Infrared Strikes Back

As you doubtless know if you follow me on twitter, tumblr, or flickr, I have returned to infrared with a vengeance. For many months, my IR usage has diminished, for a variety of reasons — the main one being that I don’t have darkroom access presently and have not yet set up for film development at home or made other arrangements for black and white.

Given this, and given that even the lesser tier of IR film stocks is thinning, it made sense to finally go back to digital infrared in a more thorough way. (I’ve shot a lot of digital IR using unconverted cameras, with often acceptable results, but it’s a somewhat frustrating way to work when you don’t want to use a tripod — and my progress with IR is tending strongly toward the handheld and to IR flash street shooting.)

Complicating the matter slightly is my love for the 2.8cm f/3.5 H — a lens that is around half century old, cost me about $30, and has become totally definitive for me as the way to see the world in infrared. And using it with the Nikkormat and no ability to see through the viewfinder, I’ve pretty well trained myself to a certain angle of view…which I was reluctant to give up by going to a DX format converted camera.

So, after much poking around online and no shortage of hand-wringing, I bought a used Canon 5D and shipped it off to Lifepixel for conversion. (Using the “standard” option, which is the closest to the 72R/89B filtration I’m accustomed to.) I went with the 5D because it’s cheap (relatively), and because there are issues with the D700 for IR under some circumstances, thanks to some sort of shutter monitoring gizmo Nikon introduced.

New IR Kit

For most IR users, a 5D MkII would have been a better choice, because Live View will offer much improved flexibility and precision for IR focusing. In my case, that was irrelevant, since I’m interested almost exclusively in one lens and I only ever intend to scale focus it.

Lifepixel was fast and did a great job with the conversion, but I ran into two slight speed bumps:


Using an F-mount lens with an adapter on the 5D means that focus sales are off. This isn’t that big a deal — I just had to do some testing to figure out what the shift was. In the case of my lens/adapter/camera combination, it moves the IR index to a spot just to the left of the left-hand f/8 index on the DOF scale. For now, I’ve got this marked out with a bit of gaffer tape, because gaffer tape makes everything better.

2.8 cm f/3.5 H

More problematic: on some Nikon lenses, and the 2.8cm f/3.5 H is one of them, there are back-protruding bits that prevent the lens from mounting properly on the 5D. This is unrelated to the AI/Non-AI/AIS standards, and seems to be specific to certain lenses. I did not know this at the time I bought the 5D, or it would have given me serious pause.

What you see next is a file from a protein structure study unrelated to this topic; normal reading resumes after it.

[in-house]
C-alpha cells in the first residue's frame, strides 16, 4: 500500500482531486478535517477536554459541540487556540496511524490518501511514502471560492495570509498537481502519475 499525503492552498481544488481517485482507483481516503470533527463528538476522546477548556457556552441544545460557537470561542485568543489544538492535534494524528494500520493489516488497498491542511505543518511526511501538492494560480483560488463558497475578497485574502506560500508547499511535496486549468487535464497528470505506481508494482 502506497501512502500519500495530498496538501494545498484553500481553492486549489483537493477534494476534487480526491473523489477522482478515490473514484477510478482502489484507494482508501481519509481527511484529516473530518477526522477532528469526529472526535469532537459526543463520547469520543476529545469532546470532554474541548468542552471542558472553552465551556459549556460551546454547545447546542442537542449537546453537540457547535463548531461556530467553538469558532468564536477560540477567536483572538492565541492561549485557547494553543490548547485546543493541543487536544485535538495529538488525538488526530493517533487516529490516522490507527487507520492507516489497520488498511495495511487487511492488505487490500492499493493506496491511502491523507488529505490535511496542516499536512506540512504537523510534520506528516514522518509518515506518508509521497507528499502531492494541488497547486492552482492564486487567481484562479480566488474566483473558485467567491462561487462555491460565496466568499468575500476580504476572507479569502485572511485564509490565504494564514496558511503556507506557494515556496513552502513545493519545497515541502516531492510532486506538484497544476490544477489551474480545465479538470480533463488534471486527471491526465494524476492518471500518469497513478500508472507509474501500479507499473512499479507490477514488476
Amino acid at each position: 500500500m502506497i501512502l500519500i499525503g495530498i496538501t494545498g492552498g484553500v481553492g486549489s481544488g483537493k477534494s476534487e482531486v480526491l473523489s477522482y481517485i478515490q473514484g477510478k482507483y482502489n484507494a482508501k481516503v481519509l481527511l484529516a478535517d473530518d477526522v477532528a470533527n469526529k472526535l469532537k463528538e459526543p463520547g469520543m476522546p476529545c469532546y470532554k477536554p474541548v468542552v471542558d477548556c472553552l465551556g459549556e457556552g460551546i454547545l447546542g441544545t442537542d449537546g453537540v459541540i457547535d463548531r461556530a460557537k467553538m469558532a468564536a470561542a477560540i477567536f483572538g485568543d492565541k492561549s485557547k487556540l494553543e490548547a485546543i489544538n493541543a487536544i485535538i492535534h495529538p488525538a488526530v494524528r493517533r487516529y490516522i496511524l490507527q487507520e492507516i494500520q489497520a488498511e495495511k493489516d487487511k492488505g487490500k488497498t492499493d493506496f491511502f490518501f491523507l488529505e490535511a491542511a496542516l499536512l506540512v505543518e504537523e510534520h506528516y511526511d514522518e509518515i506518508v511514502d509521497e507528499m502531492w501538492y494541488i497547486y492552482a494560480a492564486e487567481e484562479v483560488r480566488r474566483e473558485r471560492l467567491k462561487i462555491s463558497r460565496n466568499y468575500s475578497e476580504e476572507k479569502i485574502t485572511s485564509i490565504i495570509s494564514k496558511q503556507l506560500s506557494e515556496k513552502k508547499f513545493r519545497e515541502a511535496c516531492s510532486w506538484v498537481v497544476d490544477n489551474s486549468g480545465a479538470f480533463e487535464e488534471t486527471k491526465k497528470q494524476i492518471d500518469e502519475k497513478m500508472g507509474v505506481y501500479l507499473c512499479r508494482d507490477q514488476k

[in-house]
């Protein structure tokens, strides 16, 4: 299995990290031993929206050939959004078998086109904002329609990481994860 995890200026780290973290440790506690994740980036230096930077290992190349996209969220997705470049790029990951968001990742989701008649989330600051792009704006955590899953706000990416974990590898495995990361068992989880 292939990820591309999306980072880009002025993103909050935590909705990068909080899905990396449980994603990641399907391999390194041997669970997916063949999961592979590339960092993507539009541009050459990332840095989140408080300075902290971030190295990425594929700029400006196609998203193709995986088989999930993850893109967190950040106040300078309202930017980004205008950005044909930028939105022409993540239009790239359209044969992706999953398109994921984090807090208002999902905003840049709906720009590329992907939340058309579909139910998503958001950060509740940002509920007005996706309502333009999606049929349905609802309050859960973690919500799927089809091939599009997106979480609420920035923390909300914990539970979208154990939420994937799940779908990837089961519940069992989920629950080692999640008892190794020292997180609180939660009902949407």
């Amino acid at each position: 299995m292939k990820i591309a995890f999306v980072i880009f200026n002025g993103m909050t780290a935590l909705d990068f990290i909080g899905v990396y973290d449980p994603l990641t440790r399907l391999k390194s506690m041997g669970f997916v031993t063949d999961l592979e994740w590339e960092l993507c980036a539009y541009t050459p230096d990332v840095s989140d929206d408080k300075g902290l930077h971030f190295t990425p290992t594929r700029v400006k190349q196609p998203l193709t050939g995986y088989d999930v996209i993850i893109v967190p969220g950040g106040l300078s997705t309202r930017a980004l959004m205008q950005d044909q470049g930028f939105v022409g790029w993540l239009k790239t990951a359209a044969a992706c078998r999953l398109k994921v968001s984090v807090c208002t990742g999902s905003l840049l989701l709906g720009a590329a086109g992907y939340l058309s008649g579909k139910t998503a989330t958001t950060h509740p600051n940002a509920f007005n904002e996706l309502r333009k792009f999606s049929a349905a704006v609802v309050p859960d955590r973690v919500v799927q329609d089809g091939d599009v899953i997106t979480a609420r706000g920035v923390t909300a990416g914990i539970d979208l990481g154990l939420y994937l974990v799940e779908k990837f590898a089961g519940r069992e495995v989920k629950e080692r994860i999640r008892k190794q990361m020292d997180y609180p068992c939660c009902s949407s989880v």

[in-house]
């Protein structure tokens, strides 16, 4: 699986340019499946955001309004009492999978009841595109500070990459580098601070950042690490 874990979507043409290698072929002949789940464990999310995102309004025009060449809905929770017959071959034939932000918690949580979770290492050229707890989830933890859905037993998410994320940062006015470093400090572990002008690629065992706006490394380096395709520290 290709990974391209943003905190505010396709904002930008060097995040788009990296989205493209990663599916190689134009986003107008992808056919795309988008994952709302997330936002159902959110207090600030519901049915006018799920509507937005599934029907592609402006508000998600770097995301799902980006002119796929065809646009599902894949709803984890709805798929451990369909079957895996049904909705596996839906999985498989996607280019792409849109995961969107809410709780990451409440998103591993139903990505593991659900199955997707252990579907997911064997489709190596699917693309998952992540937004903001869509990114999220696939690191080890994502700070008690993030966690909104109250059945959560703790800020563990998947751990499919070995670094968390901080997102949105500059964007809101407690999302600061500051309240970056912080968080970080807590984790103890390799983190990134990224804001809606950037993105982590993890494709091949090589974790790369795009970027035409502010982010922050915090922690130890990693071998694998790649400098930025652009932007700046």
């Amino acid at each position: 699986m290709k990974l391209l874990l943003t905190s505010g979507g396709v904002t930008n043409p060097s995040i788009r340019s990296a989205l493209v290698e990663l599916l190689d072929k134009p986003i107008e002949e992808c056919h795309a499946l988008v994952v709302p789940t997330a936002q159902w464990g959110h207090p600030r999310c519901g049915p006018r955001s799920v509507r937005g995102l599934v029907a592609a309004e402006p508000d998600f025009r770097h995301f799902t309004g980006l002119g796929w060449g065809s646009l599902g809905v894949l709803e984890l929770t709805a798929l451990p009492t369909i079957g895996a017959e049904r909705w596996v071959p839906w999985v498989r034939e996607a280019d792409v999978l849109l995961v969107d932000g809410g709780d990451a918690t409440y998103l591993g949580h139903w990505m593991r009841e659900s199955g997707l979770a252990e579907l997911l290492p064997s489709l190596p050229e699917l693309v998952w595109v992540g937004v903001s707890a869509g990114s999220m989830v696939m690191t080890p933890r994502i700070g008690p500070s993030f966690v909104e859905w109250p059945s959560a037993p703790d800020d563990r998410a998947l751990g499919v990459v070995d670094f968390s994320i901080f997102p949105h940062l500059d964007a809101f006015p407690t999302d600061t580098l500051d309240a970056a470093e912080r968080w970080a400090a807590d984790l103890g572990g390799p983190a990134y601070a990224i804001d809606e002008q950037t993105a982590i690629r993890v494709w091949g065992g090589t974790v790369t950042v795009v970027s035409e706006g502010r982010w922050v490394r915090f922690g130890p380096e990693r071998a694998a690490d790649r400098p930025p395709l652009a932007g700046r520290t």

In the end, I girded my loins, taped up the lens, and used a metal file to remove a couple of MM from that protruding part. This was very, very stupid on my part, and the correct procedure would have been to remove the back portion of the lens before modifying it, to prevent any filings from migrating to the interior of the lens. It seems to have worked out okay for me, but I certainly do not advise anyone else to do it this way.

The result: an IR kit that is a fairly close digital approximation of my old IR kit. Same (wonderful) lens, same flash (with same options of using hotshoe or side PC connection), with vastly higher working ISO options available — which means more flexibility and greater working range with the flash — and the ability to look through the viewfinder when I feel like doing so.

I haven’t gotten fully accustomed to it yet, and I don’t know it as well as I knew Rollei IR400. But it seems to be more or less a Sunny 11 situation, exposure wise, and the auto mode on the SB-24 seems to work well enough without much (if any) compensation for most situations.

I’ve already shot quite a bit with it, and been pleased with the results. It will take a while for me to know quite how to process the files, though — while the filtration is similar to what I’m accustomed to, 5D’s sensor is not going to behave in quite the same way as film.

Lake Merritt

Lake Meritt Channel

Betsy Ross Flag

Flood Control Station Tour

Unfortunately, in the time between when I more or less topped shooting with the Nikkormat and when I got the 5D kit set up, I seem to have lost much of my 28mm no-viewfinder composition mojo. Hopefully that’s reversible. In the mean time, well, we’ll just have to I’m canting photos for aesthetic reasons.

Stars Headband

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